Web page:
Jurgen Klopp has urged any further protests to avoid the violent scenes at Old Trafford last week, but backed their view, insisting he is “an absolute believer in democracy.”
Liverpool were dealt a blow to their preparations as Man United supporters forced their clash to be called off on Sunday, with the fixture now to be held on May 13.
Thousands of fans protested outside Old Trafford, with hundreds then breaking through into the stadium and onto the pitch, safety concerns prompting the game to be postponed.
In the aftermath, images emerged of police officers receiving treatment for injuries suffered in their attempts to control the situation, which served as an unwelcome sideshow to the genuine cause, opposing the Glazer family.
Klopp and his players waited in their hotel lobby while decisions were made over kickoff, with the manager having already held his team meeting.
But despite the disruption caused to Liverpool’s schedule, Klopp advocated United fans’ right to protest – though he expressed his frustration that violence erupted as a result.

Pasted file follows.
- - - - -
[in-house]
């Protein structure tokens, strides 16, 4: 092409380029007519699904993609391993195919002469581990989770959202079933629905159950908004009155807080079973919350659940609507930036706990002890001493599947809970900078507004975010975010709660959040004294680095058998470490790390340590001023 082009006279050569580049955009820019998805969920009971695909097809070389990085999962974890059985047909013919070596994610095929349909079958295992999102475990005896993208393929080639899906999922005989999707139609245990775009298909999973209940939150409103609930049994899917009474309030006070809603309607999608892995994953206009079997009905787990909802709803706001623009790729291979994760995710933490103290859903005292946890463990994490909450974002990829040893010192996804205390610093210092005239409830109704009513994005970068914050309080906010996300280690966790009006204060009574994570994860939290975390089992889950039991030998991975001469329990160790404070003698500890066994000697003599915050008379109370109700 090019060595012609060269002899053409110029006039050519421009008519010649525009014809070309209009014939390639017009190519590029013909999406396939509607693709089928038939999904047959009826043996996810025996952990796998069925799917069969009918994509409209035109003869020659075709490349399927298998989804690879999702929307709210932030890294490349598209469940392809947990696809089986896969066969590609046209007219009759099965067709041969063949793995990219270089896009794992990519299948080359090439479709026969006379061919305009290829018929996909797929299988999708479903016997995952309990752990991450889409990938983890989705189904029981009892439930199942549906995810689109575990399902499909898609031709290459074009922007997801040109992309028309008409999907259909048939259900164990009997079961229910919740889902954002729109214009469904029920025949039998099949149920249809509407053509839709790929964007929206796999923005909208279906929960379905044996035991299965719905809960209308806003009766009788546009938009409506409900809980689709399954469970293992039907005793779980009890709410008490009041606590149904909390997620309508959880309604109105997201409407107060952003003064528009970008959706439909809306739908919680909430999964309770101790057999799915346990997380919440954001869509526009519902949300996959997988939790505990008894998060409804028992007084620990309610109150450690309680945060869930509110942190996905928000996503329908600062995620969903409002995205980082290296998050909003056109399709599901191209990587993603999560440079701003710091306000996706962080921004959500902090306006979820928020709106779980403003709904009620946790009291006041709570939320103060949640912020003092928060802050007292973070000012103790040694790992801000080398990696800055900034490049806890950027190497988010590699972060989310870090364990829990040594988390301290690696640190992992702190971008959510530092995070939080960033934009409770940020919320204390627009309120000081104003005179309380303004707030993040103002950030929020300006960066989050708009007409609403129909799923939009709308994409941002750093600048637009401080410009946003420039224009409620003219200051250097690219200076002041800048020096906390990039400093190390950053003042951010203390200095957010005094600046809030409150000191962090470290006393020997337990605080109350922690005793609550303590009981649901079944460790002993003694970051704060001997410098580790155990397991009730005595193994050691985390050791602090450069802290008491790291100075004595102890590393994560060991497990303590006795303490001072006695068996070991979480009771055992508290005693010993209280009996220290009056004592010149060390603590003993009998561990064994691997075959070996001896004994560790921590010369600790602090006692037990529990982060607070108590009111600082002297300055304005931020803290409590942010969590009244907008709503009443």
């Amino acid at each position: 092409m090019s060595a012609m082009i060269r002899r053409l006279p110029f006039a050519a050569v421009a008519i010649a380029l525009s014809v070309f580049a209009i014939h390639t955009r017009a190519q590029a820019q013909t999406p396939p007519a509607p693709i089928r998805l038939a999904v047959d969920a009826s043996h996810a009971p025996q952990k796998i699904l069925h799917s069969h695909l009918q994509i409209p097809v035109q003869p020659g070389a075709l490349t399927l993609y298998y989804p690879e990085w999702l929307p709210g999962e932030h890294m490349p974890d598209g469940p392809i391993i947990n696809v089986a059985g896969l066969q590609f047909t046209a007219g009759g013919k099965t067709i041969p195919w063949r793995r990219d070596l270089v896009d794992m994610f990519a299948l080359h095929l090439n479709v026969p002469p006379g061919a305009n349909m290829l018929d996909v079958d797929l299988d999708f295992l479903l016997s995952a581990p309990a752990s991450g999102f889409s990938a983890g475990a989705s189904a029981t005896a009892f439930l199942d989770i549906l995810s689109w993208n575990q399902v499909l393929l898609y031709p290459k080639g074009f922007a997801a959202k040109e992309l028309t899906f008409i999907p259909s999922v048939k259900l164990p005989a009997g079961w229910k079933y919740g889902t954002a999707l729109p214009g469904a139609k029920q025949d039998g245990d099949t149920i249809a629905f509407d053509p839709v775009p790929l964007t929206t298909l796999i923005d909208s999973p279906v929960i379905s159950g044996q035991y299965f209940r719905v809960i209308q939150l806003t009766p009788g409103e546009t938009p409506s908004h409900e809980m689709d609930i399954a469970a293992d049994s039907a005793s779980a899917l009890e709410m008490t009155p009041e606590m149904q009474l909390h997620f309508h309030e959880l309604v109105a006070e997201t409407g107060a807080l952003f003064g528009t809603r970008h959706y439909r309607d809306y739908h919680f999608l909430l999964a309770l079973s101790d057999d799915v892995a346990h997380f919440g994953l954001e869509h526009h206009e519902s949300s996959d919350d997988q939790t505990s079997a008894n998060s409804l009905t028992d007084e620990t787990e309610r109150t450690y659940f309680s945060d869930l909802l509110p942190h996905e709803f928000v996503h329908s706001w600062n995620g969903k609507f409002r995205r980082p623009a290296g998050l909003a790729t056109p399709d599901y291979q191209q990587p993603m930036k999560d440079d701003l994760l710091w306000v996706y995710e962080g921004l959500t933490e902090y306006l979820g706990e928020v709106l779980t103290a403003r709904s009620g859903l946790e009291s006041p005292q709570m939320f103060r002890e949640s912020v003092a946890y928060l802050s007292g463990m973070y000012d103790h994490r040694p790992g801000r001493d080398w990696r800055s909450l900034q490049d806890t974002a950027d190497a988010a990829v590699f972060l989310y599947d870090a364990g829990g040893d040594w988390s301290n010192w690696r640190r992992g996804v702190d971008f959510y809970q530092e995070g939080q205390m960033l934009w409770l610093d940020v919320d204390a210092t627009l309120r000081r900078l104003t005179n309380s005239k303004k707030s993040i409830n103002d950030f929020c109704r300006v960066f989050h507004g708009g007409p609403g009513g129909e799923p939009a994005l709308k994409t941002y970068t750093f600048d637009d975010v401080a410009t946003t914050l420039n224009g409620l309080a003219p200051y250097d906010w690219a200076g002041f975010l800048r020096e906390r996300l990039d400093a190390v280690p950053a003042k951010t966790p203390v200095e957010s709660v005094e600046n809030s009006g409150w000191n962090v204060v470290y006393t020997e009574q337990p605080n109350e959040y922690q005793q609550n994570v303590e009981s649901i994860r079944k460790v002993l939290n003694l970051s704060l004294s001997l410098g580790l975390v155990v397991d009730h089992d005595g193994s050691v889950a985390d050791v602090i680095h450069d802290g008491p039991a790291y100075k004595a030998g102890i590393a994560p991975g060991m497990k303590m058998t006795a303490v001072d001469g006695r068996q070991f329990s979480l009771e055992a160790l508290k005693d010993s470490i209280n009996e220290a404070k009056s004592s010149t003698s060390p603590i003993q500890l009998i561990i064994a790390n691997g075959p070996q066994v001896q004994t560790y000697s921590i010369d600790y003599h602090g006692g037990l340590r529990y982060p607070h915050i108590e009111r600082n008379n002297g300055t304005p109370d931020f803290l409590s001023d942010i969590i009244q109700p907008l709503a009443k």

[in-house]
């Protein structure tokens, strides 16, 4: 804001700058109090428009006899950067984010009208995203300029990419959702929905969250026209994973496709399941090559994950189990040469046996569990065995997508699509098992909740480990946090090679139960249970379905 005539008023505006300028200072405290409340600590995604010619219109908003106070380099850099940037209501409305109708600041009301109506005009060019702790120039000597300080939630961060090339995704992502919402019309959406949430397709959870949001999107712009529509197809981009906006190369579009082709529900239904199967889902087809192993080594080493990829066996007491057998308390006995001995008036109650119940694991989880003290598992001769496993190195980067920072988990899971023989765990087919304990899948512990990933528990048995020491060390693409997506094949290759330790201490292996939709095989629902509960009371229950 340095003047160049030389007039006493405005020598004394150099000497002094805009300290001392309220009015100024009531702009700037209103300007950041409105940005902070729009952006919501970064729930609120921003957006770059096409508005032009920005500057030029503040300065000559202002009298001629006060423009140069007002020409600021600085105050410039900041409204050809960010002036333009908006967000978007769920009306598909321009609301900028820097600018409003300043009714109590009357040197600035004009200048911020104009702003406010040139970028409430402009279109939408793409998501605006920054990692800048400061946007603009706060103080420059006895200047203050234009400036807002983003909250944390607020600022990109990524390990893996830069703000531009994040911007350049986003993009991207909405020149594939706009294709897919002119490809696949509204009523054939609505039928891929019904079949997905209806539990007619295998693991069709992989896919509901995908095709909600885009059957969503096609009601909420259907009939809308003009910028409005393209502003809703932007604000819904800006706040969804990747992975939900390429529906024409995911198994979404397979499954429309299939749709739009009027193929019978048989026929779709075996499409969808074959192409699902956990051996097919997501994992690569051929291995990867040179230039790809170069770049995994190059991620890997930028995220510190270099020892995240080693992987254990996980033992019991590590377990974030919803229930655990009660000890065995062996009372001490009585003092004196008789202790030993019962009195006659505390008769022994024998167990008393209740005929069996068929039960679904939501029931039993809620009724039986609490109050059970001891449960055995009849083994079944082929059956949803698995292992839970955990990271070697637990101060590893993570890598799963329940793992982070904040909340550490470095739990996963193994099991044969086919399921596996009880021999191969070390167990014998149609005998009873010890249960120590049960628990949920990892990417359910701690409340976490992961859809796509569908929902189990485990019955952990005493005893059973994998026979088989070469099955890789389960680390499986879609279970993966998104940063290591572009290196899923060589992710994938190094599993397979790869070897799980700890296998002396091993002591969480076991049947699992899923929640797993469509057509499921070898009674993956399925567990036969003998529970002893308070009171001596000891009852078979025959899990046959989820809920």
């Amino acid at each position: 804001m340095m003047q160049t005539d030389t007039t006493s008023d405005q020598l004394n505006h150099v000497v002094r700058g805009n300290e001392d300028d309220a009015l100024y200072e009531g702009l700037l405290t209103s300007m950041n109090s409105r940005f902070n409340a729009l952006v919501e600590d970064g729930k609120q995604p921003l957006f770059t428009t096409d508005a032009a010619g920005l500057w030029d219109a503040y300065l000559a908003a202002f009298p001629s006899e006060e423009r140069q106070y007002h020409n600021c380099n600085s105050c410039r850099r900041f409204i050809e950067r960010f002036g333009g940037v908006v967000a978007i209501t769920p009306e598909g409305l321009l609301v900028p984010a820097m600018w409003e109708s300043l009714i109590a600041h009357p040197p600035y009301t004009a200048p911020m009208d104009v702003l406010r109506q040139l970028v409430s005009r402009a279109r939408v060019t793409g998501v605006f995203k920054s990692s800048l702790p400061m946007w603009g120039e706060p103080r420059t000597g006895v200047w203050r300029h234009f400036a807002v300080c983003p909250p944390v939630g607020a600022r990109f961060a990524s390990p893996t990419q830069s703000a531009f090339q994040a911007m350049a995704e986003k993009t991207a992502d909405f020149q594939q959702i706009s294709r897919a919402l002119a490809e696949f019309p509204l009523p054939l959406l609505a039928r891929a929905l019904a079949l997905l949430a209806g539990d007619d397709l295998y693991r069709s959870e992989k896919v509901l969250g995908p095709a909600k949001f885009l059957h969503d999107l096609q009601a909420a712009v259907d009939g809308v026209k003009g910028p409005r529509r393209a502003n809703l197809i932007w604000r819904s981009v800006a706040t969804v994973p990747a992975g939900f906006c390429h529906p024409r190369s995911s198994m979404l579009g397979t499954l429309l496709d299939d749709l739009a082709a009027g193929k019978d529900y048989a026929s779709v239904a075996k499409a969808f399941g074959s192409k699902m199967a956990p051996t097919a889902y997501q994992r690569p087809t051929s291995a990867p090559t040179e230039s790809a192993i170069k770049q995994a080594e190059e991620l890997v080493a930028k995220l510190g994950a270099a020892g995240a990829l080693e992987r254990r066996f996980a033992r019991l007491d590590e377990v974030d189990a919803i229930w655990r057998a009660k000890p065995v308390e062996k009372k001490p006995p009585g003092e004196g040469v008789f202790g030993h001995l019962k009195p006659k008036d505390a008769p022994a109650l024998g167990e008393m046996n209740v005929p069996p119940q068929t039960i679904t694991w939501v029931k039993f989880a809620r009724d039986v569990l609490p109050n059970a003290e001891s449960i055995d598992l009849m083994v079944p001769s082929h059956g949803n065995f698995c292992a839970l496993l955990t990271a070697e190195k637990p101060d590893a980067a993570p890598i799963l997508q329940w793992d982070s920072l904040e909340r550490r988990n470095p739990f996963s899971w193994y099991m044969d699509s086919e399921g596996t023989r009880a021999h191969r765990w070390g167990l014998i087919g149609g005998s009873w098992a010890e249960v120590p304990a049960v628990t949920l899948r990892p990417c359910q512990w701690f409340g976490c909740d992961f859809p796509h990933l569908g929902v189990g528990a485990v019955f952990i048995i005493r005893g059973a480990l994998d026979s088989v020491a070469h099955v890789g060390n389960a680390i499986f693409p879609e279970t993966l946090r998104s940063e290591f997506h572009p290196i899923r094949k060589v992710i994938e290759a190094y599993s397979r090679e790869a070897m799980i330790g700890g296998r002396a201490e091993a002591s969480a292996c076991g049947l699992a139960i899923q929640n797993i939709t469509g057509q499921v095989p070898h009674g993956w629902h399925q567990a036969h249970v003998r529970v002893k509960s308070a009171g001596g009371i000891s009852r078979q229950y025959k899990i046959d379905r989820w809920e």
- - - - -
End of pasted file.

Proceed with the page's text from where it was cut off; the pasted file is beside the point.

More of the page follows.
“Am I surprised that these kinds of things happen? No,” he told reporters on Friday.
“I’m an absolute believer in democracy, which means I’m happy that people want to say their opinion. That’s completely fine.
“But I know in situations like that it doesn’t happen too often that nobody gets hurt.
“That’s why I said a week before, when all the pundits were going and asking for protests and stuff like this, that we have to all be careful and calm down, to ask for the right things.
“I don’t know exactly what happened there, but I heard some policemen got injured.
“These kinds of things should not happen, for sure. They should not break down the doors and stuff like this.
“To tell your opinion, to tell the world what you think about something, that’s completely fine – as long as it’s completely peaceful.
“It was, as far as I know, not completely peaceful. Then it’s not right anymore.”
With the fixture now rescheduled, Liverpool face five games in the next 16 days, averaging one every 3.2 days, with a place in next season’s Champions League still to play for.
United, meanwhile, were faced with four games in the space of eight days, starting with Thursday night’s Europa League semi-final decider away to Roma.
Asked if he feels sympathy with Ole Gunnar Solskjaer and his players, Klopp agreed, but stressed that it is not the ideal situation for Liverpool either.
“We were informed about the process, but we had nothing to do with it really,” he said of the fixture reshuffle.
“Yes, of course I feel sympathy for him, it’s not how it should be. But it’s not good for us either, to be honest.
“I would have preferred to play the game last week, now we have five games in the last two weeks – that’s not really cool as well.
“But it is what it is, nothing to complain about or whatever. It’s just the situation.”